As a parent, one of your toughest jobs is naming your child and thinking on how his name will affect him later on. Oftentimes, parents will be undecided on the name and since they have equal rights on naming him, this could lead to a problem.
Sometimes both parents will choose to name their newly born after a celebrity, a historical figure, a famous character or a family member, although this practice is a bit old by now. It could also lead to problems, as that particular celebrity or popular figure at that time might end up with a bad image after your son is born and this will affect his development later on. The most comprehensive example would be that of thousands of German families that named their sons Adolf (the German version of Adolph) and their daughters Adolfina in the 30s, when Adolf Hitler was considered Germany's savior and a God-like figure. We all know how that turned out and only 5 years later, when the Second World War was over and Hitler was dead, shooting him in one of his basements, the poor kids were stuck with a name that would bring them tags such as "Nazi lover "," Hitler fan "and the likes.
If you do not want to risk naming your son like that or if you're simply feeling uninspired, you could go for the "safe" choices and choose a common name. You can simply choose a common name that you hear a lot around you, go for the classics like John, Jim, Michael and so forth, or look for a good baby name for your son over the Internet. Although there are hundreds of sites, each having their own "Top Baby Boy Names" list, this is what we consider being the most accurate top 20 of our times:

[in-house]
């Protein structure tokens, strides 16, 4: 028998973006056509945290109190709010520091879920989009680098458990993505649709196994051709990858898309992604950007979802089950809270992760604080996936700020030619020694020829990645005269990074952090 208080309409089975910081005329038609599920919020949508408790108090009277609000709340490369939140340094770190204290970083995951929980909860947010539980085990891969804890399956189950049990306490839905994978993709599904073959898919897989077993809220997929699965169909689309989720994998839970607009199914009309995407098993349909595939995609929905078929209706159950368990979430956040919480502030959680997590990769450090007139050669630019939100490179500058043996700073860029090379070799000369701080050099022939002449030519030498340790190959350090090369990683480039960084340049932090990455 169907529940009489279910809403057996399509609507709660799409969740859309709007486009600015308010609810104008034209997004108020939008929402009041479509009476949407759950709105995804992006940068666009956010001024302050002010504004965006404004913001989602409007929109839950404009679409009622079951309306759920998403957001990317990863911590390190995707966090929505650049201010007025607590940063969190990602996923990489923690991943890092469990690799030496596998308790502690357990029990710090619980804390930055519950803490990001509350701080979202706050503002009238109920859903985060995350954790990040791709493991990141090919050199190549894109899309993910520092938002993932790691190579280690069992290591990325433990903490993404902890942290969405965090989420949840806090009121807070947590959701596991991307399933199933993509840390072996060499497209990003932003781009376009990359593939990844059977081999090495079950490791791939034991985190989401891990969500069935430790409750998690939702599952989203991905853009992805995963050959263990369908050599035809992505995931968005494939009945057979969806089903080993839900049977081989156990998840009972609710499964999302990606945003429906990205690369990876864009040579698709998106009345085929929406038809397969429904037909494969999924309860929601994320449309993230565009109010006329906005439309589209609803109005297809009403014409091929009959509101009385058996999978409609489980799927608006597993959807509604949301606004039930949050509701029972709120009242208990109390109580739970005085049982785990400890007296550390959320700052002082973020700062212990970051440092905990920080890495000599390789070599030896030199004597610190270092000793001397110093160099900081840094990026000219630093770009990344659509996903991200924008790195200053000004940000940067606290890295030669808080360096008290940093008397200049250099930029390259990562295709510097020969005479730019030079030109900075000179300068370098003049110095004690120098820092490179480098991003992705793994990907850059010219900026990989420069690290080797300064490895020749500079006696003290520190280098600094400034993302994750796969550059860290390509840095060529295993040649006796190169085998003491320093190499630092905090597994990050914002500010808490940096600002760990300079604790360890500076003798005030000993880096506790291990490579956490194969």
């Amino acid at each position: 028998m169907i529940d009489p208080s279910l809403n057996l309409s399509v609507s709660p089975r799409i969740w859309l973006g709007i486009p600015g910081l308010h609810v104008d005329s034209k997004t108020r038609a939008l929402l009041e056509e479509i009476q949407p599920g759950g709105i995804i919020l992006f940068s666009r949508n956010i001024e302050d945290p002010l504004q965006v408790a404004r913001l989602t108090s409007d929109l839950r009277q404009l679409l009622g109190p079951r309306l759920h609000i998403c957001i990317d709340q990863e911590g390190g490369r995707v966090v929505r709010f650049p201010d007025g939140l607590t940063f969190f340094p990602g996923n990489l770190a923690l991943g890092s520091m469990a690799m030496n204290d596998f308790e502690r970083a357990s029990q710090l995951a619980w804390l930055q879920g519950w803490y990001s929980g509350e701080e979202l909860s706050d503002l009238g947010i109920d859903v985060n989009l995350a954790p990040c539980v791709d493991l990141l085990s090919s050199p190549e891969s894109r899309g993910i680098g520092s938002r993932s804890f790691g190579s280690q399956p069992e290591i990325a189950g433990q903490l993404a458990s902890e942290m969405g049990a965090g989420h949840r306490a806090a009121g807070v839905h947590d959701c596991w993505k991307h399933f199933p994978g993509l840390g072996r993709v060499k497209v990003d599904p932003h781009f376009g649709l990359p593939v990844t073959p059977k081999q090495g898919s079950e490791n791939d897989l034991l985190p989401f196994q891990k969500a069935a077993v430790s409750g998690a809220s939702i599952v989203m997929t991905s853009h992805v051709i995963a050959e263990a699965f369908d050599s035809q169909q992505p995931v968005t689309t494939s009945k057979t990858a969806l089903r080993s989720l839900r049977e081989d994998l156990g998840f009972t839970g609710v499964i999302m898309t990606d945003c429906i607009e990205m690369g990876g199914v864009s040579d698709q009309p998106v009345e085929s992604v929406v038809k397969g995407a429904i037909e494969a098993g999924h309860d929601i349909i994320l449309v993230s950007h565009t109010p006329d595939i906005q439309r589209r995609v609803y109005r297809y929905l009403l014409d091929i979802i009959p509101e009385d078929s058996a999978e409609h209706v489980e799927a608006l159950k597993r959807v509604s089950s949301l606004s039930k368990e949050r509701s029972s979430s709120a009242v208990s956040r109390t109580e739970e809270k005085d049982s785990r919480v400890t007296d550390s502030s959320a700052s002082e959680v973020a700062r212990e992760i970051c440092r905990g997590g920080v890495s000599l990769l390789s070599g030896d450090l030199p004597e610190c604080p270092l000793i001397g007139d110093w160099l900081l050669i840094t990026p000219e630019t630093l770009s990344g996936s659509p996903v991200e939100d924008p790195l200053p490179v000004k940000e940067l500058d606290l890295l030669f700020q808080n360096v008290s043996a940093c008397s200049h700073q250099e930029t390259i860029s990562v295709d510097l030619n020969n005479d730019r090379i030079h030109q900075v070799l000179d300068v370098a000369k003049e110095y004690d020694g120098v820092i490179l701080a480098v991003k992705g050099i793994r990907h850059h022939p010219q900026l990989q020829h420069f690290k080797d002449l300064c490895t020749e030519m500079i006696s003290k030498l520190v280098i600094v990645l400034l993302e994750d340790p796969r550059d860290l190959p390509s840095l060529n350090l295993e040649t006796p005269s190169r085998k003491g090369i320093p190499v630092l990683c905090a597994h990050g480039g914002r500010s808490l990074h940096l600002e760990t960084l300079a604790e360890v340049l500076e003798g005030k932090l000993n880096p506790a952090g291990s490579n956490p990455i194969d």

Top 20 Baby Boy Names
As you can see, some of the names are more modern (Ryan, Sean, Jack) while others are classic or have a historical resonance (Lucas, William, Alexander, Robert). Regardless, all of them are very popular baby boy names and they're considered "safe bets" in how your boy's name will affect the way he develops.
Names constantly vary in popularity and what might be a cool name today, may be "obsolese" tomorrow so you should consider this factor as well. One thing that statisticians have discovered is that names have a tendency to cycle, every 20-30 years or so, so what is popular now was probably extremely popular in the 80s (just look at all the Mathews, Jacks, Andrews, Johns and Jasons around you). The answer behind this cyclic nature is that parents tend to name their children after themselves or after close relatives and with the average parent having children at 25, the cycle's interval is explainable.